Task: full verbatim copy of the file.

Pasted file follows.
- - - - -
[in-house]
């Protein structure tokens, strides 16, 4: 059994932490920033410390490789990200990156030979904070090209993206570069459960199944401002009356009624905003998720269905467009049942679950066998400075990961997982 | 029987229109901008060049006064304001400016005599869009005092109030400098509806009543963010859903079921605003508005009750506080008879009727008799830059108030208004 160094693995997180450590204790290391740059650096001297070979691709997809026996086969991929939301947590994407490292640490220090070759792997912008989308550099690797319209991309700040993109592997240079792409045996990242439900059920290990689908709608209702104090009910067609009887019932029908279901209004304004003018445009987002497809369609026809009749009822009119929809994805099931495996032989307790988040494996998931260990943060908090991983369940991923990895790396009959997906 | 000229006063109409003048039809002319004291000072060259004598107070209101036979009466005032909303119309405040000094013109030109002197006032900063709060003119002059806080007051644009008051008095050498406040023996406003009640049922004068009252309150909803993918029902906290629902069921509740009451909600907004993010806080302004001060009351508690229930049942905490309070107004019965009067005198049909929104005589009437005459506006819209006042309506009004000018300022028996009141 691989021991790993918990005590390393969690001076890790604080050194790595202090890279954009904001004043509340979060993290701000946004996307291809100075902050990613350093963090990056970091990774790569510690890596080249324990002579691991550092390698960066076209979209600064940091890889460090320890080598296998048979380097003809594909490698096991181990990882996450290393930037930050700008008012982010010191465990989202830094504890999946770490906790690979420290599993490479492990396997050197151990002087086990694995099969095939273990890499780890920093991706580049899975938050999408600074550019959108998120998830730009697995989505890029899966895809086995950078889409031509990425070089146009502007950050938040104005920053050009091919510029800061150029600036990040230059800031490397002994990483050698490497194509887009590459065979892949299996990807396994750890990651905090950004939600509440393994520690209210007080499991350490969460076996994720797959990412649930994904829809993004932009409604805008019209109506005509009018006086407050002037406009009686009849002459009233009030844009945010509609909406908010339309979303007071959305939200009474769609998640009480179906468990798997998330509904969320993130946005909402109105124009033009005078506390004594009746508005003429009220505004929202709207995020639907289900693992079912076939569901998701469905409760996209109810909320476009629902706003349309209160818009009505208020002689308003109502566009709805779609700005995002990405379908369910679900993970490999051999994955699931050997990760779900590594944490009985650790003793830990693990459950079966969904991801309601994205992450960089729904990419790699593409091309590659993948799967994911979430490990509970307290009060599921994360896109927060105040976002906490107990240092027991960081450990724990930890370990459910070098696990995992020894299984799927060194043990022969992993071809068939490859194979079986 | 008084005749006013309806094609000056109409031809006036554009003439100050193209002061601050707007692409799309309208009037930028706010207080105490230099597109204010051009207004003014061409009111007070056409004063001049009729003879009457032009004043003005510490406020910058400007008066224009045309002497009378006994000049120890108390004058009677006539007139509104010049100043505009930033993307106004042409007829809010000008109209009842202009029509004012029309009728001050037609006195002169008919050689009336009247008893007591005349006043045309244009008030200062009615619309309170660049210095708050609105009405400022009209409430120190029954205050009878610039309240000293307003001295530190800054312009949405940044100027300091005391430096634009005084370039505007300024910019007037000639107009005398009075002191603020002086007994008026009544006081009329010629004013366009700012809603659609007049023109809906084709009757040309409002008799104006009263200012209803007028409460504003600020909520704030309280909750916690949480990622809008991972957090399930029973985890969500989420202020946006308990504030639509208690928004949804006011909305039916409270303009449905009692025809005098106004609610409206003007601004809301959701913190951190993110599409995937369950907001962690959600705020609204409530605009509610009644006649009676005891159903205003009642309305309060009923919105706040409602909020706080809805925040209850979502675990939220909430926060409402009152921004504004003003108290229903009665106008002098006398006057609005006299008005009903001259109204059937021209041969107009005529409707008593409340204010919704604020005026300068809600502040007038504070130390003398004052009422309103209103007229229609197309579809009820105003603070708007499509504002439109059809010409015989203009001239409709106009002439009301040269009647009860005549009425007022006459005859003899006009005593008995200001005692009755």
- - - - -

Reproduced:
[in-house]
């Protein structure tokens, strides 16, 4: 059994932490920033410390490789990200990156030979904070090209993206570069459960199944401002009356009624905003998720269905467009049942679950066998400075990961997982 | 029987229109901008060049006064304001400016005599869009005092109030400098509806009543963010859903079921605003508005009750506080008879009727008799830059108030208004 160094693995997180450590204790290391740059650096001297070979691709997809026996086969991929939301947590994407490292640490220090070759792997912008989308550099690797319209991309700040993109592997240079792409045996990242439900059920290990689908709608209702104090009910067609009887019932029908279901209004304004003018445009987002497809369609026809009749009822009119929809994805099931495996032989307790988040494996998931260990943060908090991983369940991923990895790396009959997906 | 000229006063109409003048039809002319004291000072060259004598107070209101036979009466005032909303119309405040000094013109030109002197006032900063709060003119002059806080007051644009008051008095050498406040023996406003009640049922004068009252309150909803993918029902906290629902069921509740009451909600907004993010806080302004001060009351508690229930049942905490309070107004019965009067005198049909929104005589009437005459506006819209006042309506009004000018300022028996009141 691989021991790993918990005590390393969690001076890790604080050194790595202090890279954009904001004043509340979060993290701000946004996307291809100075902050990613350093963090990056970091990774790569510690890596080249324990002579691991550092390698960066076209979209600064940091890889460090320890080598296998048979380097003809594909490698096991181990990882996450290393930037930050700008008012982010010191465990989202830094504890999946770490906790690979420290599993490479492990396997050197151990002087086990694995099969095939273990890499780890920093991706580049899975938050999408600074550019959108998120998830730009697995989505890029899966895809086995950078889409031509990425070089146009502007950050938040104005920053050009091919510029800061150029600036990040230059800031490397002994990483050698490497194509887009590459065979892949299996990807396994750890990651905090950004939600509440393994520690209210007080499991350490969460076996994720797959990412649930994904829809993004932009409604805008019209109506005509009018006086407050002037406009009686009849002459009233009030844009945010509609909406908010339309979303007071959305939200009474769609998640009480179906468990798997998330509904969320993130946005909402109105124009033009005078506390004594009746508005003429009220505004929202709207995020639907289900693992079912076939569901998701469905409760996209109810909320476009629902706003349309209160818009009505208020002689308003109502566009709805779609700005995002990405379908369910679900993970490999051999994955699931050997990760779900590594944490009985650790003793830990693990459950079966969904991801309601994205992450960089729904990419790699593409091309590659993948799967994911979430490990509970307290009060599921994360896109927060105040976002906490107990240092027991960081450990724990930890370990459910070098696990995992020894299984799927060194043990022969992993071809068939490859194979079986 | 008084005749006013309806094609000056109409031809006036554009003439100050193209002061601050707007692409799309309208009037930028706010207080105490230099597109204010051009207004003014061409009111007070056409004063001049009729003879009457032009004043003005510490406020910058400007008066224009045309002497009378006994000049120890108390004058009677006539007139509104010049100043505009930033993307106004042409007829809010000008109209009842202009029509004012029309009728001050037609006195002169008919050689009336009247008893007591005349006043045309244009008030200062009615619309309170660049210095708050609105009405400022009209409430120190029954205050009878610039309240000293307003001295530190800054312009949405940044100027300091005391430096634009005084370039505007300024910019007037000639107009005398009075002191603020002086007994008026009544006081009329010629004013366009700012809603659609007049023109809906084709009757040309409002008799104006009263200012209803007028409460504003600020909520704030309280909750916690949480990622809008991972957090399930029973985890969500989420202020946006308990504030639509208690928004949804006011909305039916409270303009449905009692025809005098106004609610409206003007601004809301959701913190951190993110599409995937369950907001962690959600705020609204409530605009509610009644006649009676005891159903205003009642309305309060009923919105706040409602909020706080809805925040209850979502675990939220909430926060409402009152921004504004003003108290229903009665106008002098006398006057609005006299008005009903001259109204059937021209041969107009005529409707008593409340204010919704604020005026300068809600502040007038504070130390003398004052009422309103209103007229229609197309579809009820105003603070708007499509504002439109059809010409015989203009001239409709106009002439009301040269009647009860005549009425007022006459005859003899006009005593008995200001005692009755």